I couldn’t remember ever feeling an impact that powerful before; it felt like it sucked the entire life out of me. I could barely see, my lungs felt completely empty, and my entire torso ached. I had no sense of balance or orientation, and panic washed over me.

The guy got cocky, standing over me with a sneering grin on his face, gun pointed down, right at my face. I didn’t know exactly what would happen if he pulled the trigger, and I didn’t want to find out. Summoning the last of my reserves, I kicked him in the ankle, distracting him long enough for me to grab the gun and wrestle it out of his hands. I tossed it aside, then grabbed his arm, using it to pull myself up. He reacted quickly, punching me in the face, and I staggered back almost before I’d managed to regain my balance.

He lunged towards me, the anger visible on his face, and my body was almost too sore to move. He grabbed my shoulders, forcing me backwards, but instinct kicked in and I twisted sideways, allowing his momentum to carry him past me.

I kicked him in the back of the leg as I shoved his back, and he fell face-first. Before he could get up, I kicked him in the head, then dropped on him, pressing my knee into his back. I pulled out a pair of handcuffs and used them to bind his wrists behind his back.

The guy I’d pepper sprayed was starting to recover, and I grabbed the baton again, slamming it into his throat. He staggered back, and I hit him again, on the side of the head.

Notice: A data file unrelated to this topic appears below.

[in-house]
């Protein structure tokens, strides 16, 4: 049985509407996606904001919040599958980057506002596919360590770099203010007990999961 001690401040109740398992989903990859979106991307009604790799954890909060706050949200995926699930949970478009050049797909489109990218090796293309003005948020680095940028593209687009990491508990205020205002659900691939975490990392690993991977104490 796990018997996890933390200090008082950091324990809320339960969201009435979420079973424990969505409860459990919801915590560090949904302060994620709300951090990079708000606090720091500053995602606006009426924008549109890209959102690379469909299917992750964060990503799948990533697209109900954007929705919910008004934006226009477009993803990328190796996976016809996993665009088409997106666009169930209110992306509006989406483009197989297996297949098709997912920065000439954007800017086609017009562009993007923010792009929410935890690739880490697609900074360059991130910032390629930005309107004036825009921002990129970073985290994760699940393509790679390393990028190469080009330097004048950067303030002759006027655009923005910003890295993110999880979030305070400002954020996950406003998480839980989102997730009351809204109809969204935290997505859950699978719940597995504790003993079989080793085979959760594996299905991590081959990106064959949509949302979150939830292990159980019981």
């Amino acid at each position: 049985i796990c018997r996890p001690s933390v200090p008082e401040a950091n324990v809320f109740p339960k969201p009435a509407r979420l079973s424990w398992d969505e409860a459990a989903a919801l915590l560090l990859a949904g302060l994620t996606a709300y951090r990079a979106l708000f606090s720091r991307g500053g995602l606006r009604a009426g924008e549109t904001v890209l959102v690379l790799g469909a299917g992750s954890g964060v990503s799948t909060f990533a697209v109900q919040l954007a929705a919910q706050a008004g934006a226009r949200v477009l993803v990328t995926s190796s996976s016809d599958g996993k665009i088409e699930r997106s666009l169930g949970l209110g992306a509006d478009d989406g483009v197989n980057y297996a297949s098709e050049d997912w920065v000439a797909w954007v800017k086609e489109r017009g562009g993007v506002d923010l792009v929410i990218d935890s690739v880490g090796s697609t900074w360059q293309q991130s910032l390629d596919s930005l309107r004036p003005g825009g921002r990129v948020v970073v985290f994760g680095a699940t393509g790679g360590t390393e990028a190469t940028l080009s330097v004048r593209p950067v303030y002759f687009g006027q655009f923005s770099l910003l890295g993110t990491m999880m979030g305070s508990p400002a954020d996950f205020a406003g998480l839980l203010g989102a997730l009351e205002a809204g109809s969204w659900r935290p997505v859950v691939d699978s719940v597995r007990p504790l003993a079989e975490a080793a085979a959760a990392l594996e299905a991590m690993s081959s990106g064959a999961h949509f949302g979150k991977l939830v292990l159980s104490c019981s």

Fucking Hell.

The whole skirmish had barely taken a minute, but it felt like an age. I stepped back, suddenly exhausted.

At that point I realised I had absolutely no idea what to do next. Tie them all up and leave them for the cops? There was nothing the police could charge them with. I couldn’t just leave them out cold though, could I?

This is about sending a message, remember?

“Tell your bosses, this city isn’t yours anymore,” I said, trying to sound intimidating. I wanted to follow it up with something badarse, but couldn’t think of anything.

Weary, I trudged back out the door, before any of them recovered enough to start round two. My body was sore all over, but it was still an improvement on the last two times, and I wanted to keep it that way.

I thought about going home, but it wasn’t where I really wanted to be. What I wanted was to talk to Rachel, to tell her what had happened. I wanted her to be excited for me, in a way I knew nobody else would be. I wanted to share my victory with her. Any why not? There was nothing stopping me.


Next Week: It Was My Fault